Okay I’m back with another frosting post but THIS time it’s all about creating something a bit healthier. This is by far the one thing I struggle with the most. I know how bad refined sugar is and in my heart I want everything I make to be %100 free of it. The problem is that a good buttercream frosting depends on powdered sugar; at least I haven’t found a way to make a good one without it.

Pumpkin cupcakes topped with maple buttercream

So lately I’ve been expanding my horizons, scanning the internet for inspiration, and spending time pondering the options. I’ve come across a lot but haven’t found anything that seems ideal to me. A lot of what is out there for sugar free icing involves a coffee grinder (which I don’t have but may as well get soon) and various sugar replacements which are then ground into a powder with the grinder. I’ve seen options that include erythritol, xylitol, cornstarch (with added sweetener), and coconut sugar. Since I always have some coconut sugar on hand, I trialled that and loved the flavour however the colour and texture are not as close to buttercream as I’d like. Erythritol (I had to google this) is a sugar alcohol that tastes like sugar yet has almost no calories. It sounds great but has a list of strange side effects which I’d rather not chance. Xylitol is also a sugar alcohol and although it’s obviously a highly processed food it seems to be a slightly more natural option over erythritol with it being usually made from corncobs and is available in most fruits and vegetables we eat. It doesn’t have as severe a list of side effects as erythritol does but it still has some and it’s also extremely toxic for dogs. I bought some to trial before I’d read up on it as much as I have now so I doubt I will be using it anytime soon…

All this has lead me to believe that it might be best to completely scrap what I know about buttercream frosting and start fresh with a completely new base and ingredients in order to replicate the flavour and texture of buttercream or at the very least create a frosting that is just as delicious without all the strange ingredients and one that’s as clean as possible. I decided recently to try cashews as a base for frosting after seeing a few recipes online. I don’t have a high speed blender but of course I attempted it anyway! In order to get it as smooth as possible though, I had to add a lot of liquid and kept transferring it between my food processor and my blender. It was messy and didn’t create the thick frosting I was after, even after letting it sit in the fridge overnight.

To back up a bit, cashew based frosting usually involves soaking the cashews for a while. There seems to be a lot of differing advice on how long to do it, with some people saying no longer than 6 hours while others say soak them as long as 24. This first attempt didn’t work anyway so I decided to try making vegan cashew cheese instead and using that as a base for a vegan cream cheese frosting. The problem with this is that it takes for-ev-er and involves soaking the cashews for 24 hours, then blending, then letting the mixture sit for 2 hours, then putting it in cheesecloth and hanging it somewhere for another 24 hours until as much liquid has been drained as possible. Then of course storing it in your fridge. I actually loved the result however the recipe I used called for apple cider vinegar and it was too sour to be used for frosting. I ended up enjoying it on salads instead 😛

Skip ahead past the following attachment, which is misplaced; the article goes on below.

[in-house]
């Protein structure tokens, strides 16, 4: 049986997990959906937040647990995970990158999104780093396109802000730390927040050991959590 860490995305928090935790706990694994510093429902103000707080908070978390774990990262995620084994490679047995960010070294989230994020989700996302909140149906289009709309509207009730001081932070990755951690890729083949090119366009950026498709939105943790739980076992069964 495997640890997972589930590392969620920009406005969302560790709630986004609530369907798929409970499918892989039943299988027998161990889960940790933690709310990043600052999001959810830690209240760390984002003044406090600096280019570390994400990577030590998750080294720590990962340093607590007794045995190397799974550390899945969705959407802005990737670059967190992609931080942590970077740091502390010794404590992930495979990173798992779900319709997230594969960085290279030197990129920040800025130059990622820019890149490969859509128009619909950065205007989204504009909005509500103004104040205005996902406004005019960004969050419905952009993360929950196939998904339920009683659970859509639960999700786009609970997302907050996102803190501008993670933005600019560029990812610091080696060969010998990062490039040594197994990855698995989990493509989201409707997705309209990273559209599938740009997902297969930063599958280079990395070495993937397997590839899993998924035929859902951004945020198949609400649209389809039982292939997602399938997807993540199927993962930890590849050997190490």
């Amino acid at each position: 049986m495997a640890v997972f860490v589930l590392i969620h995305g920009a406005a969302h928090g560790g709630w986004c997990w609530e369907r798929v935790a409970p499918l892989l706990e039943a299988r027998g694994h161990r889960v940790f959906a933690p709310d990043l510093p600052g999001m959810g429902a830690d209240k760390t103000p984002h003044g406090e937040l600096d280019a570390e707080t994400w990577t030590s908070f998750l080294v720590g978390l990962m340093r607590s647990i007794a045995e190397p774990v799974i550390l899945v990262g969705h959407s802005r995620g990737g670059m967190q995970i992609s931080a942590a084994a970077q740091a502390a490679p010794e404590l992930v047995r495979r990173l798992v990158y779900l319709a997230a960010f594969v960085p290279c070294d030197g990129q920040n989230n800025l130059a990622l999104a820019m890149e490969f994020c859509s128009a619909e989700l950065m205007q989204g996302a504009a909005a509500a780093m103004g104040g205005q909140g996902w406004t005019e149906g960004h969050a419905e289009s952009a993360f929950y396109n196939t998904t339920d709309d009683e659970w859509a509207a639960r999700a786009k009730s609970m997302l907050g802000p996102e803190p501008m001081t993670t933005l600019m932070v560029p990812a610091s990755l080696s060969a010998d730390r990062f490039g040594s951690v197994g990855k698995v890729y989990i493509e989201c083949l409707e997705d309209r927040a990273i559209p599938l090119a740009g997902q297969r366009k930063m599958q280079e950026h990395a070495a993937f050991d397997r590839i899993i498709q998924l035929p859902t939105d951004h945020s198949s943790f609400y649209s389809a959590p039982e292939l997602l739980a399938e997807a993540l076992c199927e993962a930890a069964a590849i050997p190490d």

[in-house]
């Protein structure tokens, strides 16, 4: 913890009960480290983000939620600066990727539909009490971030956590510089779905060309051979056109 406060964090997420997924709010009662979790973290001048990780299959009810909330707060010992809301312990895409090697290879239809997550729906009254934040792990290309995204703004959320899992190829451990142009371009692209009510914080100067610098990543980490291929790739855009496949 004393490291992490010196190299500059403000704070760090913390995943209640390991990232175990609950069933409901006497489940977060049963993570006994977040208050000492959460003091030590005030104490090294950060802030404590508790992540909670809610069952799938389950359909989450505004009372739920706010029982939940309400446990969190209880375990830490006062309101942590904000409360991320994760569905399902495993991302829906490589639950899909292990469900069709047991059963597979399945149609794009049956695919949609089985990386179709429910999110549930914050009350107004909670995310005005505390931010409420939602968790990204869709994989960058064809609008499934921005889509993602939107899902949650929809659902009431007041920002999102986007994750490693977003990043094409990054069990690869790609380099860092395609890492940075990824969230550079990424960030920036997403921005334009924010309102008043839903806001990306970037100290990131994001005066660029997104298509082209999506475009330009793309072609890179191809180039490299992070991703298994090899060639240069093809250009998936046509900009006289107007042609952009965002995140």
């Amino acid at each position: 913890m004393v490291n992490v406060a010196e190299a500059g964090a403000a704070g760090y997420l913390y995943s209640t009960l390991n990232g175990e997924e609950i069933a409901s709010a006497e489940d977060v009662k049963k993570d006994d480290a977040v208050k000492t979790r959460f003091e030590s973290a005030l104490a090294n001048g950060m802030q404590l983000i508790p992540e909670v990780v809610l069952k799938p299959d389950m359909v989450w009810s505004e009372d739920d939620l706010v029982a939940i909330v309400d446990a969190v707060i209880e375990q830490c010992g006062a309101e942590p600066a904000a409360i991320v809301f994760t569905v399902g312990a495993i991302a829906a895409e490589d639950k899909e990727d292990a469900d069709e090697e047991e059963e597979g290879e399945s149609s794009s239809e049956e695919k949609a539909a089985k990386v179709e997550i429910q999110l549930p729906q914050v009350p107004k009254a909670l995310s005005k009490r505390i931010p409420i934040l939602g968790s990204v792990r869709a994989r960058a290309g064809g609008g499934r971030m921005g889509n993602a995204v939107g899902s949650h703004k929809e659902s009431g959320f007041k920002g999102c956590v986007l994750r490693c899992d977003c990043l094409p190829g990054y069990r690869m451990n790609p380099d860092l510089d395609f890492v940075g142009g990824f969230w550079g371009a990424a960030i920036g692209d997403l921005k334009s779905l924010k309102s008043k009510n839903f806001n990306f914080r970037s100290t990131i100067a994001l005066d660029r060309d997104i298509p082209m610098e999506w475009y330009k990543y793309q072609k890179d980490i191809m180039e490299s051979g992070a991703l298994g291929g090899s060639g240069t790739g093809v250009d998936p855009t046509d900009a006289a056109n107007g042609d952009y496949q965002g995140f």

I decided then to combine both methods to create a thicker frosting but one that didn’t take as much time to prep. I soaked the cashews overnight, blended them with just as much liquid as needed, and strained the mixture through a cloth bag (the same one I use for making nut milks.) I then sweetened with maple syrup. The result was a thick pudding-like frosting that was seriously amazing! I also added some vanilla and just a touch of lemon juice which took it to a whole other level. I was so amped about this frosting I wanted to use it for a recent market I had so I bought a ton of cashews, soaked them for 24 hours (thinking this would lead to a softer more blend-able product) and followed the same steps as before only this time the blended cashews alone had a very slightly sour taste to them. What did I do wrong?? I tried sweetening it etc. anyway but it tasted a bit off to me so of course I never ended up using it for the market and opted for regular buttercream instead… The joys of frosting tests! 

This off flavour can apparently happen when you over-soak cashews. As cashews are never %100 raw (news to me) they can’t be over soaked otherwise they may turn sour and change colour… I couldn’t find anything that said they aren’t safe to eat so I was still eating the cashew mix until I noticed that it turned slightly pink in my fridge. It smells the same and tastes the same but the colour really threw me off. It’s a bummer but what can you do… I still want to try to perfect a cashew based frosting but it will involve less soaking time and I will probably only use these organic raw cashews from Real Food… Although the labelling raw may not mean much in the cashew world…

So confusing! I feel like it may be a while before I can come up with something similar to buttercream but nutritious and free from sugar. Has anyone ever experimented with healthier frostings before?

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Responses

  1. Gibble

    Gosh, what a quest! I totally hear you on the refined sugar thing. Always striving to use none, or minimal quantity in my baking. The sour cashews are news to me too – good to know!

  2. Tayste

    Heard that coconut cream can be used as a whip into soft peaks and used as an alternative! Haven’t tried it yet though…

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